STEPHEN HEMELT — Southeast Texas Food Bank holds firm in lean times

Published 12:22 am Saturday, May 16, 2020

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Established in 1940, the Hogg Foundation for Mental Health is working to support and foster Texas communities that support the mental health and well-being of all.

Part of the effort includes grantmaking to collaboratively “transform how communities promote mental health in everyday life.”

The Southeast Texas Food Bank was the beneficiary of a Hogg Foundation grant this week, securing $1,500 to use in local efforts to feed the needy.

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When we talked this week, Dan Maher, CEO of the Southeast Texas Food Bank, said donation support has stayed “amazingly strong” in terms of consistency throughout the coronavirus pandemic.

Food bank leaders recognize the unique situation the whole nation is facing through COVID-19 stress.

“We’re used to the kind of disaster we respond to being a more regionalized disaster,” Maher said. “In that case, you expect donations to flow in from around the country. In this case, we were not sure how that would play out because the whole nation is under the same kind of strain. I’m really edified how the local community, especially businesses and individuals, stepped up and raised their spirit of giving in response to the traumatic and evident need constantly being highlighted in the news.”

Maher points to record unemployment numbers and the constant stream of human-interest stories about individual impacts that are really resonating to those in Southeast Texas who can help.

The Southeast Texas Food Bank was impacted by COVID-19 in a lack of volunteer man hours. Understandably, at least initially, community members did not want to leave their homes.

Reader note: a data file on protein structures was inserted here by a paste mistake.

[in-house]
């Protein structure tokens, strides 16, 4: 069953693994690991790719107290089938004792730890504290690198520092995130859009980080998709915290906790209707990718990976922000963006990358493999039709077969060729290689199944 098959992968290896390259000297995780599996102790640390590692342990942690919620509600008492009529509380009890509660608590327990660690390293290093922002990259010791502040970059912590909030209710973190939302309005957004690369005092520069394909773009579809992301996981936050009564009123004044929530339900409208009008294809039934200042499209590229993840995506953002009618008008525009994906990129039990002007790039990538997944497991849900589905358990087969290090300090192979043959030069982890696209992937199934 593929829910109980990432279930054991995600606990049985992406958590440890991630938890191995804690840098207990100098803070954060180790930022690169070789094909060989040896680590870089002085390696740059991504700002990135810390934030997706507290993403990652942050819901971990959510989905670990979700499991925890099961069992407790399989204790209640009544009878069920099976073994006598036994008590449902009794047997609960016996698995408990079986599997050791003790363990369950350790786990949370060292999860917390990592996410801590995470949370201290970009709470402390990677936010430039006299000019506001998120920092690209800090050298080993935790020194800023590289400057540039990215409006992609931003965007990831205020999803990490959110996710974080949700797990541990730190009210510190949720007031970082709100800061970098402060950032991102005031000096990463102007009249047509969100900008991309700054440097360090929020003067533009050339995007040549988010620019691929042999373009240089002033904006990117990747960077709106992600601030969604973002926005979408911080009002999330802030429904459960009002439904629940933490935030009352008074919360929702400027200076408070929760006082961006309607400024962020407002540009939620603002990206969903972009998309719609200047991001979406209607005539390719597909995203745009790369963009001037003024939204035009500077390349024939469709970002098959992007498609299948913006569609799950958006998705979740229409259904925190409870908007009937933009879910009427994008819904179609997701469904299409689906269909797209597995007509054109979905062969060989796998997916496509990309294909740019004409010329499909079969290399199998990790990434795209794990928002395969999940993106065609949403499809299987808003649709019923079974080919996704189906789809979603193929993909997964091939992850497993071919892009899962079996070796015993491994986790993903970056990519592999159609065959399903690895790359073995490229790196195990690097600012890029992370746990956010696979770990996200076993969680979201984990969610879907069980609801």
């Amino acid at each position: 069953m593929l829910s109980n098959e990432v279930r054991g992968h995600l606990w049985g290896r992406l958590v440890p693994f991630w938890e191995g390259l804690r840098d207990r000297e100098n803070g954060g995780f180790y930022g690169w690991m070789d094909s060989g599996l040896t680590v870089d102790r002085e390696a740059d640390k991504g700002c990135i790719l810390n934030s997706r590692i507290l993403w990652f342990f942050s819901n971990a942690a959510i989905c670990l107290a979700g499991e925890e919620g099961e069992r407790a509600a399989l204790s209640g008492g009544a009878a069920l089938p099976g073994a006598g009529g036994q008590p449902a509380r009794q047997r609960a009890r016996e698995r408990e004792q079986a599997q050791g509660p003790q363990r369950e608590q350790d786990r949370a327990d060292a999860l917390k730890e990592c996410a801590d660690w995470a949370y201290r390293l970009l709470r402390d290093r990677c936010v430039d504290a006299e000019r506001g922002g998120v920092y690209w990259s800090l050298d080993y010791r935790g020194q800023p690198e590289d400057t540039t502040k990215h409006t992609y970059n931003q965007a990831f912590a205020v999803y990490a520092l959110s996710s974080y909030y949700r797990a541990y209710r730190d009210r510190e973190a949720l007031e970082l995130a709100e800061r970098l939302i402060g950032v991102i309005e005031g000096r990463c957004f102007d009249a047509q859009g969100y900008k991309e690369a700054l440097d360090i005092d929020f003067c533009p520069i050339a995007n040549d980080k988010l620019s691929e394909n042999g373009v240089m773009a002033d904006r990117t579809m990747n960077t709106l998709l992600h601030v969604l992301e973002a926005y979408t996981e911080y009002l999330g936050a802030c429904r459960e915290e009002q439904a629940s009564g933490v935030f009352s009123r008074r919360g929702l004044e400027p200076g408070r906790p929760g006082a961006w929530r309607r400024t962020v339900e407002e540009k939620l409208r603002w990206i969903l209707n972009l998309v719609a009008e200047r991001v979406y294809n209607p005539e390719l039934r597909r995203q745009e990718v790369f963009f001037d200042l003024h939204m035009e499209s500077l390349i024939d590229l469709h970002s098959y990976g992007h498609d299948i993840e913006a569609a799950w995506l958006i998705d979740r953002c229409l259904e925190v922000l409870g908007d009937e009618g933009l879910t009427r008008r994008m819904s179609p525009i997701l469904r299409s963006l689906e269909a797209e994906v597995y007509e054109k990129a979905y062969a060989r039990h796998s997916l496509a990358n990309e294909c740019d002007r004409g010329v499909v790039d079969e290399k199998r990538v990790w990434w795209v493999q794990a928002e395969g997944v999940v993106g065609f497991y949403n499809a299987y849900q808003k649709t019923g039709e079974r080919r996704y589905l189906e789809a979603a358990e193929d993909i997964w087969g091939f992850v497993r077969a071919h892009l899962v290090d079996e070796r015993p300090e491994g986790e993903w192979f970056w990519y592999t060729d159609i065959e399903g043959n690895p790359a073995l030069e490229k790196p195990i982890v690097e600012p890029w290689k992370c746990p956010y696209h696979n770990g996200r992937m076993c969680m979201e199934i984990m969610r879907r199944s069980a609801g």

Maher said the food bank adapted.

“The community, as a whole, has had to adapt to this, and there has been remarkable adaptability,” he said. “Volunteerism is actually reasonably strong right now. It could probably always be stronger, but it has bounced back in a way that allows us to maintain our productivity levels. Initially, we were very concerned. The response is a tribute to the community, seeing their neighbors in need and they have the ability and capacity to be involved and the want to do so. That has really been amazing.”

Those interested in donating their time are asked to log onto, where it is easy to identify available shifts and how many people are needed on those shifts.

There is a volunteer button on the top of the main page highlighted in green, where users create a volunteer profile. From there, they gain access to the shifts and can sign-up for volunteer hours.

Those down on their luck and in need of food help are also directed to There is a “Get Help” tab that links to a drop down menu, breaking down services in partner counties.

The Jefferson County Food Assistance page lists 24 area agencies, contact numbers and hours of service to best serve local needs.

“It gives you their contact information, and that allows you to reach out to them,” Maher said. “Reach out to the ones more locally in your community and let them know your needs. They will be able to guide you through that process.”

For more information, call 409-839-8777.


Stephen Hemelt is publisher of The Port Arthur News. He can be reached at or 409-721-2445.